Just over the road from The Independent's Kensington offices is St Mary Abbotts, a magnificent spired church which attracts a flow of tourists and, at the weekends, an enthusiastic congregation.
It also happens to be in the centre of one of London's property hotspots, and Sunday-service attendees inevitably include a steady stream of parents hoping to send their Archies and Rubies to the Church of England school next door, which happens to be, according to the Daily Mail, "the most sought-after primary in England".
David Cameron and Michael Gove both have children at the picture-perfect primary, which has a high proportion of children from wealthy backgrounds, a smart uniform and an "outstanding" Ofsted rating. Presiding over this picturesque enclave is the vicar of the church, and chairman of the board of governors, Father Gillean Craig, a clergyman variously described as "charismatic" and "theatrical".
Now the actor Tom Hollander, who lives nearby, has revealed it was tales of Father Craig's status as "the most-invited man" on the Notting-Hill dinner party circuit that inspired Rev, the gently brilliant BBC2 comedy. "If you think of the classic image of a slightly awkward Anglican vicar being thrust into the metropolitan world and people fighting to get his attention," says Hollander, "It's a rather funny story to tell."
Hollander might have thought he'd struck comic gold on learning of Father Craig, but the actor simply follows in a grand tradition of affectionate send-ups of Church of England clergy. Could he have created the neurotic, hapless, yet rather worldly Rev Adam Smallbone without foundations laid by Derek Nimmo, Rowan Atkinson, Dawn French [add your favourite TV dog collar here]?
Well, yes. Because the comic Anglican vicar of televisual fame isn't so far from real life. They really are like that. Who hasn't met a genial, clubbable and occasionally hapless vicar? In fact, I think I've never met an unfunny vicar in this country. Not all tell actual jokes, of course, but most certainly know how to entertain. Perhaps that's why so many have embraced Twitter. It is a job in which one is allowed to express all the qualities of the English eccentric without being unemployable. Happily, most vicars also seem quite aware of the inherent comedy of their position in society, and are not offended (maybe it helps their equanimity that unlike their peers in some religions, they can marry).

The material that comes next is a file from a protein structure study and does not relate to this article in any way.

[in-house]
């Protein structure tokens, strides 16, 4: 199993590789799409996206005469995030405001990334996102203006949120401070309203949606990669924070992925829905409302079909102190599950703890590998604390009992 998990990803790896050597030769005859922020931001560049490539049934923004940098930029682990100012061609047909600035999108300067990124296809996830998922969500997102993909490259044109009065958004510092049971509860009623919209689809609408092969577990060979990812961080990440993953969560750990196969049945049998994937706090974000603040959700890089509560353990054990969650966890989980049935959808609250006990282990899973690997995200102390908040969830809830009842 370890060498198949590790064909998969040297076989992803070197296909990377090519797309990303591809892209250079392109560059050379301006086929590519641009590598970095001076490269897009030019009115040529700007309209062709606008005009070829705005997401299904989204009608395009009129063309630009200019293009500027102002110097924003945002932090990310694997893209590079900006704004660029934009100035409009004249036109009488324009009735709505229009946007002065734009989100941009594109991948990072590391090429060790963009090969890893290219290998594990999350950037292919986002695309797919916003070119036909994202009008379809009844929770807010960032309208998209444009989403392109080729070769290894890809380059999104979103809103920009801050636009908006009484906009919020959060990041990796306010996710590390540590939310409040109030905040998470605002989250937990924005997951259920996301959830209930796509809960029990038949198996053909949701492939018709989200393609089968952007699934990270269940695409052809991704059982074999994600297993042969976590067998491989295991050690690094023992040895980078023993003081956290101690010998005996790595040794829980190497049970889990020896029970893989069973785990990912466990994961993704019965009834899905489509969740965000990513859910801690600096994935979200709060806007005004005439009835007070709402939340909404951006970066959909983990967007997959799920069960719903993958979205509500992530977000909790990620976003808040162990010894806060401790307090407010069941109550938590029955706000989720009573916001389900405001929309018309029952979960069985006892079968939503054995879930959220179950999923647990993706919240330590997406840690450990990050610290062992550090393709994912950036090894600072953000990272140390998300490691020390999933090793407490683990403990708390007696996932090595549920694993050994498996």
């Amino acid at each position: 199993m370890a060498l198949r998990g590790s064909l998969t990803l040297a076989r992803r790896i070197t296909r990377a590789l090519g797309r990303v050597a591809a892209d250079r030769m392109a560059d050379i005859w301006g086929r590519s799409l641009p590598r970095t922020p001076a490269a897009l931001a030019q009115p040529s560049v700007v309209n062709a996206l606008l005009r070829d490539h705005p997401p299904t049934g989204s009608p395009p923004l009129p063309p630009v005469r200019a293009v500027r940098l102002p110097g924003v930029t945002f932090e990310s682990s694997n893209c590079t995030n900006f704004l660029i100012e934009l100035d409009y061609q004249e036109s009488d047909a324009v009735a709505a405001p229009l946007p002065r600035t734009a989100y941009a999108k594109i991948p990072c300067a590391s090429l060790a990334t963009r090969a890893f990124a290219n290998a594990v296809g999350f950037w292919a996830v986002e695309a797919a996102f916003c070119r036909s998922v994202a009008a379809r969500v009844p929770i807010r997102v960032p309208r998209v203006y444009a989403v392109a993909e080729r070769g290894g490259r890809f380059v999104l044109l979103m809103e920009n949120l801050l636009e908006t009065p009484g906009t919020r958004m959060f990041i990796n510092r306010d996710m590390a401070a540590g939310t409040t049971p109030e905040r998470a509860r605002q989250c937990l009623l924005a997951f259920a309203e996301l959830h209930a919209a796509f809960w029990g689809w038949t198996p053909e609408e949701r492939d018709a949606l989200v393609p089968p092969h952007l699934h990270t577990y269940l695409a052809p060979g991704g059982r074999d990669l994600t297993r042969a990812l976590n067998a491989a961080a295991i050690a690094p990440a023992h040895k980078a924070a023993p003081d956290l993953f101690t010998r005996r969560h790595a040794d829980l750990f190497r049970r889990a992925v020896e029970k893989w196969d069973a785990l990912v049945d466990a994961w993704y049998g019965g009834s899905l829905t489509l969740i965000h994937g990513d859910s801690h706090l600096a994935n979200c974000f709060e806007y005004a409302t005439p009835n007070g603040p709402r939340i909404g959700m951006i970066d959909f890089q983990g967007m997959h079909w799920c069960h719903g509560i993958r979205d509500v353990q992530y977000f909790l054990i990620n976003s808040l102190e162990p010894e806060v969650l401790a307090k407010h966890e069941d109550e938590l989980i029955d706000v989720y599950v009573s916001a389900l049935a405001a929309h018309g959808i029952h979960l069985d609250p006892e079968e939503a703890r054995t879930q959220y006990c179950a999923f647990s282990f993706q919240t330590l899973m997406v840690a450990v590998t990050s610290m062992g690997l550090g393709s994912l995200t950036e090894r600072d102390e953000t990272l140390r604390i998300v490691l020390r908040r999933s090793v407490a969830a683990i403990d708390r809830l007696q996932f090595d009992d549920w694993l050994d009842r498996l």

Father Craig brushed off Hollander's suggestion that parents have tried to sway his vote with promises of dinner on Elgin Crescent, stating: "We employ the most transparent and boring admissions procedure and places are awarded accordingly." Hear the comedy in that "boring"?
There must also be hilariously self-deprecating imams, not to mention sardonic rabbis and witty buddhist monks, but they have had a pretty low profile in television sitcoms. Yet not all Anglicans will see the funny side. Hand-wringers might say the fond irreverence for our reverends is a sign of the retreat of belief. Most of us take the healthy attitude that it's OK to see the funny side of the clerical life. You don't have to look far to see that unthinking, humourless devotion to any religious leader is no joke.
The Chancellor's groove plan
I've detected the beginnings of George Osborne's Plan B; not so much an economic strategy as a personal campaign to appear so down with the kids the nation is distracted from the abysmal growth forecast. It kicked into action with an appearance by the Chancellor on Match of the Day. Then, Osborne was sitting on the Andrew Marr sofa being asked if Antiques Roadshow made him cry, too. He launched into a paean to The Killing. "Some of those scenes, with her son, are difficult to watch..." The effort to persuade us he is a pop-savvy groover concluded with a bizarre shout-out on The X-Factor. What next? Sam Mendes announcing a walk-on role in Skyfall as Q's less appealing older brother, Oik? This is blue-sky stuff!